Choreographers’ Showcase highlights work of emerging local choreographers
This blog post is by Emily Schweich, a sophomore Broadcast Journalism major.
Seven choreographers – showcasing many styles of dance -- will present their work this Saturday at the 31st Annual Choreographers’ Showcase in collaboration with the Maryland-National Capital Park and Planning Commission. The showcase features solos, duets and small ensembles.
This year, five of the seven choreographers selected are current students or alums from the University of Maryland School of Theatre, Dance, and Performance Studies (TDPS). I spoke with one choreographer, third-year MFA Dance student Stephanie Miracle, about the inspiration for her work and how the showcase is important to her.
Miracle’s performance, a duet with independent dancer Kate Folsom, has a curious title – “Fork.”
“I’m intrigued by the title,” Miracle said. She describes “Fork” as “a condensed, movie trailer-sized version” of her upcoming MFA Thesis Concert, “Pleated,” which will be performed in March.
“Both pieces are looking at sisterhood and relationships from girlhood [and] also how they’re related to relationships as adults,” Miracle said. She said that her personal history inspired her work, as she remembered making up dances in the living room as a child with her two younger sisters.
“Both in ‘Pleated’ and ‘Fork,’ I’m looking at something coming from the same fabric or material and then splitting off into different pieces,” Miracle said. “So with ‘Pleated,’ you have individual sections that are gathered together but still part of the same fabric, and with ‘Fork,’ you have one piece that separates into different paths or different prongs.”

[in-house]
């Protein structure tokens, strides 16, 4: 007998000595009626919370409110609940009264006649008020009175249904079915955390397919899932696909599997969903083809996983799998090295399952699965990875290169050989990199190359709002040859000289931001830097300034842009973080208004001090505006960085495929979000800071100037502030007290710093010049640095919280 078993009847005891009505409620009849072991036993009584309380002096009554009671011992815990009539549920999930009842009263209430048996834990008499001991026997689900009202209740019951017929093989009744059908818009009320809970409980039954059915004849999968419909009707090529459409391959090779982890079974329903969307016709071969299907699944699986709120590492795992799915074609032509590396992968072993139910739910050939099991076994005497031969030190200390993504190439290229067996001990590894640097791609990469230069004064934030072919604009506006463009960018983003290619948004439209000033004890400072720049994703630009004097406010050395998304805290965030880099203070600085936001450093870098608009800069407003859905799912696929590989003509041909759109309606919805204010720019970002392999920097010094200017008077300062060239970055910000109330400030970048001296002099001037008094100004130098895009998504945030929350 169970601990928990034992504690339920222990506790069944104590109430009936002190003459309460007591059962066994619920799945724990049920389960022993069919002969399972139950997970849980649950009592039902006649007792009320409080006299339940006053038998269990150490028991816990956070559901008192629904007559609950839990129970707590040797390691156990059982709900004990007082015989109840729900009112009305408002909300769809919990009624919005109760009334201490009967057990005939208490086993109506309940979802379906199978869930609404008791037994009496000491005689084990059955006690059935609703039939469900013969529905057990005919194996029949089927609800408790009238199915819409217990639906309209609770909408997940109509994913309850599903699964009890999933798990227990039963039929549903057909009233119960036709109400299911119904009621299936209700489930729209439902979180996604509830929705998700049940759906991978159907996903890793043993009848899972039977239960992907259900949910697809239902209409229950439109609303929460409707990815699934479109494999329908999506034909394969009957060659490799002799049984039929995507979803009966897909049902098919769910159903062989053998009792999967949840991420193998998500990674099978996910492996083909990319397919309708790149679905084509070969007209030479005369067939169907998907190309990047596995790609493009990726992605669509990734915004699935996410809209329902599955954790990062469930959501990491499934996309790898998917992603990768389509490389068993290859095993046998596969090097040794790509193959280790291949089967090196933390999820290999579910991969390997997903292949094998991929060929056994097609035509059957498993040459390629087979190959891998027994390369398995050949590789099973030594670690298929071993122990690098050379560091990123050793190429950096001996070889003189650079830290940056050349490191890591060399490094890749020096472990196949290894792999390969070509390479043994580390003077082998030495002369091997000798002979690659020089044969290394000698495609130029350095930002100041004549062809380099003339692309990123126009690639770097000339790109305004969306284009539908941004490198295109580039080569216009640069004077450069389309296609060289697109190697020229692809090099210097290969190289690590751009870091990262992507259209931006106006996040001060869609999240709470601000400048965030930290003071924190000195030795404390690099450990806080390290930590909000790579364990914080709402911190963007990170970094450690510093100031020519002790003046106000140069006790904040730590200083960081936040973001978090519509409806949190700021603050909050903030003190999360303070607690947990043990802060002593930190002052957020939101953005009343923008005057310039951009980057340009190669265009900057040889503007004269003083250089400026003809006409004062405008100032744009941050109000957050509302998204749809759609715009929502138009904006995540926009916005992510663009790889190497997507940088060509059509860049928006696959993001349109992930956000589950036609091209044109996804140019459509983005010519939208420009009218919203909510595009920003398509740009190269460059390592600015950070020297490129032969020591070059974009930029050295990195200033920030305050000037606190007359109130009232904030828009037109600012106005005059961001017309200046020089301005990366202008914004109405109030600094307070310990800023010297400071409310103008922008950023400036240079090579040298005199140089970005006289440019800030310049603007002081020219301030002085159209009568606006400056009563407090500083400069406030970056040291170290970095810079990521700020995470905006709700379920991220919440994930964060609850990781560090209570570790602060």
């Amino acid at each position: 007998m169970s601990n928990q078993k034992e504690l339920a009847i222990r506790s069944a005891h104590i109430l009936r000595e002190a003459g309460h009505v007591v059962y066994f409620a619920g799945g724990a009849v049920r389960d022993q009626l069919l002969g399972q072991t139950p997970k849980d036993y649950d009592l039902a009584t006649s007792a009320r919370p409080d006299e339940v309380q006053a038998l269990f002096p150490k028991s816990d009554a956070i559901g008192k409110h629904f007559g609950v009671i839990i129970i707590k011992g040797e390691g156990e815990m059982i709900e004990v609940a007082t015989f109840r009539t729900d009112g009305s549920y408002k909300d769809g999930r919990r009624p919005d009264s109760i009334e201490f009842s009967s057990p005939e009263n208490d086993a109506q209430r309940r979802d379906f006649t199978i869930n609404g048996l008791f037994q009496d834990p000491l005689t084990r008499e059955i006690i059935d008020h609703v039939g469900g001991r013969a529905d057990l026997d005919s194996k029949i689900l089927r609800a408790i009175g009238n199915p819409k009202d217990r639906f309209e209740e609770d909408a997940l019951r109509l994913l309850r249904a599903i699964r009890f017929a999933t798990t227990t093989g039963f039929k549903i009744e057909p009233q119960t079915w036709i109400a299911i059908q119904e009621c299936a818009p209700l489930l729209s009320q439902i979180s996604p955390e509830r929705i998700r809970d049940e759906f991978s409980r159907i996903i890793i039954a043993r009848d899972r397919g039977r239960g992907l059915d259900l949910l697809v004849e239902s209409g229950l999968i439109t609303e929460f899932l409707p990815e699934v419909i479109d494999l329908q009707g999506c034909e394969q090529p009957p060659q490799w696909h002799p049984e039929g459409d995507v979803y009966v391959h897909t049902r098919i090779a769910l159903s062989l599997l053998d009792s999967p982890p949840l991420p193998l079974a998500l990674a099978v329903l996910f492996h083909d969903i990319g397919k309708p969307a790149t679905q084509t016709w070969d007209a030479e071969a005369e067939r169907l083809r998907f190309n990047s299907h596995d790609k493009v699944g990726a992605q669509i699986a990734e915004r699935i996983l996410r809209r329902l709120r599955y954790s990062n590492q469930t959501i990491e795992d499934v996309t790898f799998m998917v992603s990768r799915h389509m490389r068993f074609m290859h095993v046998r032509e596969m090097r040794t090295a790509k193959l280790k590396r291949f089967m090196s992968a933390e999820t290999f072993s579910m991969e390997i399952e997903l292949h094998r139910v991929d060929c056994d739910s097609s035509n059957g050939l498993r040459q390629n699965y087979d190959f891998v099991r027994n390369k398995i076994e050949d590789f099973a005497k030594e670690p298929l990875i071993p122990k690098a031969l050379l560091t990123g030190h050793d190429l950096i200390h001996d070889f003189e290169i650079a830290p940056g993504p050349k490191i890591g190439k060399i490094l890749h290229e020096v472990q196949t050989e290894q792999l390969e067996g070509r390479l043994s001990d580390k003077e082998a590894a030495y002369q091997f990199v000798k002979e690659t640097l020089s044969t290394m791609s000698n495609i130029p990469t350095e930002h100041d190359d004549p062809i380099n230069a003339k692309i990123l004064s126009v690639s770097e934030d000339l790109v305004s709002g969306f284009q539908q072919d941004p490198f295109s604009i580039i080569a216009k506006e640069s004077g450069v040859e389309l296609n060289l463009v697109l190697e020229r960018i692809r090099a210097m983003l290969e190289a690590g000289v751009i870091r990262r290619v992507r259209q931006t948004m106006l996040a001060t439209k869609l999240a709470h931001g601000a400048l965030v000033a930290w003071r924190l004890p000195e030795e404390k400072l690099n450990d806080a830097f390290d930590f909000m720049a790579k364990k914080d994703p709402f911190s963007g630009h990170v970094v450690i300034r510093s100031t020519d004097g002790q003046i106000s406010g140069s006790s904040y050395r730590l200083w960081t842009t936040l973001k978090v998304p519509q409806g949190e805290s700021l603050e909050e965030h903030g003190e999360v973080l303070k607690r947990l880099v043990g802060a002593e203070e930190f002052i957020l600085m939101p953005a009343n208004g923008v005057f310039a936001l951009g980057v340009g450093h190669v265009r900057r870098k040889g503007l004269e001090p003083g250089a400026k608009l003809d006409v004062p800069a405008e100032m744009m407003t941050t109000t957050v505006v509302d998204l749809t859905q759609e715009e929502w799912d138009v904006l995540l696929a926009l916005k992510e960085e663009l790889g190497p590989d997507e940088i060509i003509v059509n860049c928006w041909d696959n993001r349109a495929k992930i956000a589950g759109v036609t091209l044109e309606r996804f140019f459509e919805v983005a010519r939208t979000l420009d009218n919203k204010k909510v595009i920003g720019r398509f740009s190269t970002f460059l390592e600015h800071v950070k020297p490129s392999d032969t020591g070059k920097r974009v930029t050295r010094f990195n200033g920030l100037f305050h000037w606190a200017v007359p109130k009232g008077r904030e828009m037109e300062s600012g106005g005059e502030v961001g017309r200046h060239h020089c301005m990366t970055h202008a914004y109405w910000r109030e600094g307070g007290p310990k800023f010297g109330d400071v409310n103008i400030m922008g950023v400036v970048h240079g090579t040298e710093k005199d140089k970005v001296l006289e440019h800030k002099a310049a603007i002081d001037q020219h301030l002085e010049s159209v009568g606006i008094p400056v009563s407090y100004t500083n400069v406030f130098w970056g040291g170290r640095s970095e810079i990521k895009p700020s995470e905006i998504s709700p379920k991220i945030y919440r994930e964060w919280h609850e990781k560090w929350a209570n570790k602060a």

Miracle will not perform in her own thesis concert, and she found that she missed the performance aspect. “I had a strong desire to physically be a part of it and to be inside the dance,” she said. Performing in “Fork” gives her that opportunity.
“Fork” comes from a postmodern style of dance. “It has high physicality because there’s some athleticism to the dancing,” Miracle said, “but there’s also a pedestrian vocabulary where the gestures and movements are very everyday, taken from life.” The dance also features spontaneous improvised talking that is not meant to be understood by the audience, creating a texture of “jabbering” that overlaps the dancing.
Miracle said that being selected for the showcase was a great honor and found the adjudication process beneficial. Guest adjudicators Zvi Gotheiner and Sidra Bell, both renowned dance teachers in New York, provided written feedback for the choreographers after auditions. “I found that incredibly useful and generous,” said Miracle, who hopes to use this feedback in future projects.
The rehearsal process for “Fork” has been unusually short – only a few months. But Miracle finds that her education at the University of Maryland has helped her to dive into the project.
“My mentors Sara Pearson and Patrik Widrig . . . have encouraged a courageous, bold way of putting an idea out there and seeing what happens,” Miracle said. “Because the process was so fast, I felt like I really had to put that into practice – just go with an idea . . . and see what happens as opposed to overthinking it.”
Miracle looks forward to performing her own work and to seeing the work by other choreographers. “The opportunity to perform is such a gift,” she said. “I’m excited to hear people’s responses so I can take the work further . . . and to see and support other artists . . . . The program as far as I know is a really strong showcase, and it’s a delight to be working alongside those artists.”
The Choreographers’ Showcase will be held in the Dance Theatre of the Clarice Smith Performing Arts Center on Saturday, January 25, 2014 at 3PM and 8PM.